My first introduction to Classical Conversations included reading The Core (the first book in the series) which provided insights into teaching geography and helped to change the way that I taught foundational skills. The author describes The Core as an encouragement to parents to provide a basic, thorough education for their young children.
The Question is the second book in the series and covers middle school and the importance of leading by asking questions. I have not read it yet but want to even more now.
The Conversation is the third book in this series, but they can be read in any order. "Rhetoric is, at it's root, a truth – seeking art." The majority of the book The Conversation covers specifics of rhetoric (and numerous examples) in these high school courses dubbed "the rhetorical arts": reading, speech and debate, writing, science, math, government and economics, history, Latin and foreign languages, and fine arts. The second half of part one precisely explains rhetoric. "The Conversation explains the five canons of rhetoric in light of real assignments...and real conversations." Other topics include games and devices for facilitating communication, encouragement for parents homeschooling high school students to do so with confidence, and a graduation conversation.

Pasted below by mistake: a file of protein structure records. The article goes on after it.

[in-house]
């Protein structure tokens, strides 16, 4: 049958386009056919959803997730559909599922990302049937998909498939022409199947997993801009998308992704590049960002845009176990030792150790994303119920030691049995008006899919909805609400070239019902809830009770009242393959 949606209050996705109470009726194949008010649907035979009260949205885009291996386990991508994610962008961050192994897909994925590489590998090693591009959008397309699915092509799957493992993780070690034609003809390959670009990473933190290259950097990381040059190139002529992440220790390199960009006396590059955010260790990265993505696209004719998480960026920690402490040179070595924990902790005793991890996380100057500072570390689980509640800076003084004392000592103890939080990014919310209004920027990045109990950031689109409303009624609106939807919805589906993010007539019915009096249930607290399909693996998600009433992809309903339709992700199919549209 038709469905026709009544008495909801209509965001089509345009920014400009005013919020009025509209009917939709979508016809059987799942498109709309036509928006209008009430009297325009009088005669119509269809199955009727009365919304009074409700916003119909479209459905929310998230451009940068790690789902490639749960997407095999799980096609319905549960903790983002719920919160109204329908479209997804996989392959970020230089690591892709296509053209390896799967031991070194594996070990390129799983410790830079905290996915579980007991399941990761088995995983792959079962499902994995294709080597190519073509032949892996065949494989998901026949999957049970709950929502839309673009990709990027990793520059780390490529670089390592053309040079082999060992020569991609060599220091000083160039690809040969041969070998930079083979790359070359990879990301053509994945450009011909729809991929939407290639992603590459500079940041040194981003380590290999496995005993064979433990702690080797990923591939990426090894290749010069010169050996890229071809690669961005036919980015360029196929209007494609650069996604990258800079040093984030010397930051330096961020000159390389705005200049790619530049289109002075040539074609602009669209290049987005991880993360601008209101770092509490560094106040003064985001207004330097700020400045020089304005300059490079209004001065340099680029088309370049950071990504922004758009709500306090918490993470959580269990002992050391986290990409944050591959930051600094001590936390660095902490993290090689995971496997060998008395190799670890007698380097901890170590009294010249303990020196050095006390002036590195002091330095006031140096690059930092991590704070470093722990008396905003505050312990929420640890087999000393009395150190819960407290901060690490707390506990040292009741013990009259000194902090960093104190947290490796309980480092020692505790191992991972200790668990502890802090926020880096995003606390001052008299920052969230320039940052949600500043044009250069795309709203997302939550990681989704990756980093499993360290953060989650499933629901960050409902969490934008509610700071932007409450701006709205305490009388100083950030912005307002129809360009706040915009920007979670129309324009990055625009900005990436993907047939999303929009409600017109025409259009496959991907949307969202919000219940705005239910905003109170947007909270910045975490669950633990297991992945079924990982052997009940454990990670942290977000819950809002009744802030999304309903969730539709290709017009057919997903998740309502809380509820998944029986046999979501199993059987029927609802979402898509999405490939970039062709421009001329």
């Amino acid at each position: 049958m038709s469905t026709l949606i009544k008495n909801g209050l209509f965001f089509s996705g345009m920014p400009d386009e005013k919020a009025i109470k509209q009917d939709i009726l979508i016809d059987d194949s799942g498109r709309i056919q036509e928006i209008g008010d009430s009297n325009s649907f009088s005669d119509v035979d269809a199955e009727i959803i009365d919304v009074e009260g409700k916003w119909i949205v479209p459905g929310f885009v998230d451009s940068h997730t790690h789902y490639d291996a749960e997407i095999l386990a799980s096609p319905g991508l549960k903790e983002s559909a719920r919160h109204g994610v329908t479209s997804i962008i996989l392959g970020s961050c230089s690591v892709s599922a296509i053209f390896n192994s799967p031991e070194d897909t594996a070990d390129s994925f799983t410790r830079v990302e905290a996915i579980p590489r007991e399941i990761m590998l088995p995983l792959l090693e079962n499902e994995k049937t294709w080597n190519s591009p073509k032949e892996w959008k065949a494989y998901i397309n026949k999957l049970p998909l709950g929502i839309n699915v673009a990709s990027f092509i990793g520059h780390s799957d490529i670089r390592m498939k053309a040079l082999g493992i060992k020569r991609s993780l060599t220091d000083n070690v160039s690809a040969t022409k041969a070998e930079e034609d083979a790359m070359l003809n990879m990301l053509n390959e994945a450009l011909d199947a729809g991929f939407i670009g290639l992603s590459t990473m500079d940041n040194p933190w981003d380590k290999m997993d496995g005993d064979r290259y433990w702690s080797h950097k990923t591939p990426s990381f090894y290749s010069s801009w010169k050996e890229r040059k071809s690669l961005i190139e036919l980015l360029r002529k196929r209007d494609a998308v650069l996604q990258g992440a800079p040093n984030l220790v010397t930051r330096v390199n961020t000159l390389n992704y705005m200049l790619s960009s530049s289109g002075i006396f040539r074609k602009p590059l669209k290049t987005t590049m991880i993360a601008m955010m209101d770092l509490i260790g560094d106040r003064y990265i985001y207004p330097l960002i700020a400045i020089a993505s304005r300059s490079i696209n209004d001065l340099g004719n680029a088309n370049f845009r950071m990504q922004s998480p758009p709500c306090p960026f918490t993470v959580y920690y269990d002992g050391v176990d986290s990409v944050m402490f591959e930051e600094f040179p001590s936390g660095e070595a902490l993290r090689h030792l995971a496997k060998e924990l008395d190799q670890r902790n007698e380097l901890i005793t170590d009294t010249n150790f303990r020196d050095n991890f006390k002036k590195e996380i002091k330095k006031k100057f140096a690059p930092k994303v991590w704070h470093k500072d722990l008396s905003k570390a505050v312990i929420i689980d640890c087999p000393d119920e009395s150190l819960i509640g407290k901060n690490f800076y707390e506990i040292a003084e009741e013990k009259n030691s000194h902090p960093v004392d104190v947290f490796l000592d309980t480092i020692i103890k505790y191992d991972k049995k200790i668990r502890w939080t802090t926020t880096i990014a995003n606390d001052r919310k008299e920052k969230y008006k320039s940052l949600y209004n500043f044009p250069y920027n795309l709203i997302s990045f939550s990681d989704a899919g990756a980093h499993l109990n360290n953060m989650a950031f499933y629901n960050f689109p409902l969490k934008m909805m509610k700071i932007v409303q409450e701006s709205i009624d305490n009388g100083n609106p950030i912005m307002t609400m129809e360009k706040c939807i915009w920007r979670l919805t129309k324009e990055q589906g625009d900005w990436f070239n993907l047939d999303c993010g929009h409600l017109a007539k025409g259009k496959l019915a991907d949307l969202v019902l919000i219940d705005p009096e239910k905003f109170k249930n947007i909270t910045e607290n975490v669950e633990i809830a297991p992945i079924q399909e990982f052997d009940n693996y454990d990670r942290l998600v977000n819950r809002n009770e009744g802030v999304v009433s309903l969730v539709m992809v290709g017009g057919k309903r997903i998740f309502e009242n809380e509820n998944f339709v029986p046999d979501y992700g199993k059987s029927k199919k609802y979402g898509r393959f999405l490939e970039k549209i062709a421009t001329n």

The book is written to parents who are currently homeschooling high school or considering doing so. It is not a book that I passed on to my daughter to read after I finished reading it. It did, however, lead to more discussions and influence our ongoing high school planning for both of my daughters. "We must engage in conversations about things that matter: God, truth, goodness, love, beauty, virtue, and grace."
Practical suggestions are provided to guide parents in engaging in meaningful conversations with their children. "I believe that the best way to learn is to have conversations with someone who is interested in the topic." Thinking deeply, carefully choosing words, and asking questions can prepare our children for leadership. Conversations about why history matters leads to more depth of thought than memorization of facts learned when they are younger.
My senior is studying government this year, so I especially appreciated chapter 8: Government and Economics. Not only being able to recognize objective truth but also to apply it to other situations can begin with a series of questions. Such questions applied in conversations about our government can lead our students to ask "should I vote this way?"
"If we allow our children to think about important ideas, discussing them becomes natural."
Some of the concepts used in classical conversations communities are explained in this book. From taking ownership (of their education, life, faith, and more) in seventh grade, then progressing through discipleship, freedom, and consequences. We have not participated in a CC community, but I feel like we can follow her steps to carry out some of their best features at home.
Do you enjoy conversations with your children? If you are homeschooling high school, if you have questions about the rhetoric stage of classical education, if you want ideas for meaningful conversations, then consider reading this book.